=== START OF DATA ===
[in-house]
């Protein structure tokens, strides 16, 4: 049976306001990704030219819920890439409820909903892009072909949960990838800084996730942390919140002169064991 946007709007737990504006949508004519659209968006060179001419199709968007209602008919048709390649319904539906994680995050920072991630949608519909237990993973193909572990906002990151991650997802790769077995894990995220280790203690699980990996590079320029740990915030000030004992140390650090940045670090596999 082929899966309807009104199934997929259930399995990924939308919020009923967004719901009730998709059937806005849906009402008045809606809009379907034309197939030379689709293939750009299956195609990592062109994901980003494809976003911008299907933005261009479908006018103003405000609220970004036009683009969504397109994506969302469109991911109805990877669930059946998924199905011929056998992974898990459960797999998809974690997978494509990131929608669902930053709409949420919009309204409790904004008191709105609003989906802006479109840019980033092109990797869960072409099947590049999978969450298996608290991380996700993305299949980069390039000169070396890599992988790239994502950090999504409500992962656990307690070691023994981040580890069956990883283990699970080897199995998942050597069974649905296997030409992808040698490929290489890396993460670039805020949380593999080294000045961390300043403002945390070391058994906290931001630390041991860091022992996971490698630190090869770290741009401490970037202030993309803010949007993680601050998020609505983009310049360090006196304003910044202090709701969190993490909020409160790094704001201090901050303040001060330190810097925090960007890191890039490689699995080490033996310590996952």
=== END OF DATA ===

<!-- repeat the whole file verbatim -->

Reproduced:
[in-house]
């Protein structure tokens, strides 16, 4: 049976306001990704030219819920890439409820909903892009072909949960990838800084996730942390919140002169064991 946007709007737990504006949508004519659209968006060179001419199709968007209602008919048709390649319904539906994680995050920072991630949608519909237990993973193909572990906002990151991650997802790769077995894990995220280790203690699980990996590079320029740990915030000030004992140390650090940045670090596999 082929899966309807009104199934997929259930399995990924939308919020009923967004719901009730998709059937806005849906009402008045809606809009379907034309197939030379689709293939750009299956195609990592062109994901980003494809976003911008299907933005261009479908006018103003405000609220970004036009683009969504397109994506969302469109991911109805990877669930059946998924199905011929056998992974898990459960797999998809974690997978494509990131929608669902930053709409949420919009309204409790904004008191709105609003989906802006479109840019980033092109990797869960072409099947590049999978969450298996608290991380996700993305299949980069390039000169070396890599992988790239994502950090999504409500992962656990307690070691023994981040580890069956990883283990699970080897199995998942050597069974649905296997030409992808040698490929290489890396993460670039805020949380593999080294000045961390300043403002945390070391058994906290931001630390041991860091022992996971490698630190090869770290741009401490970037202030993309803010949007993680601050998020609505983009310049360090006196304003910044202090709701969190993490909020409160790094704001201090901050303040001060330190810097925090960007890191890039490689699995080490033996310590996952």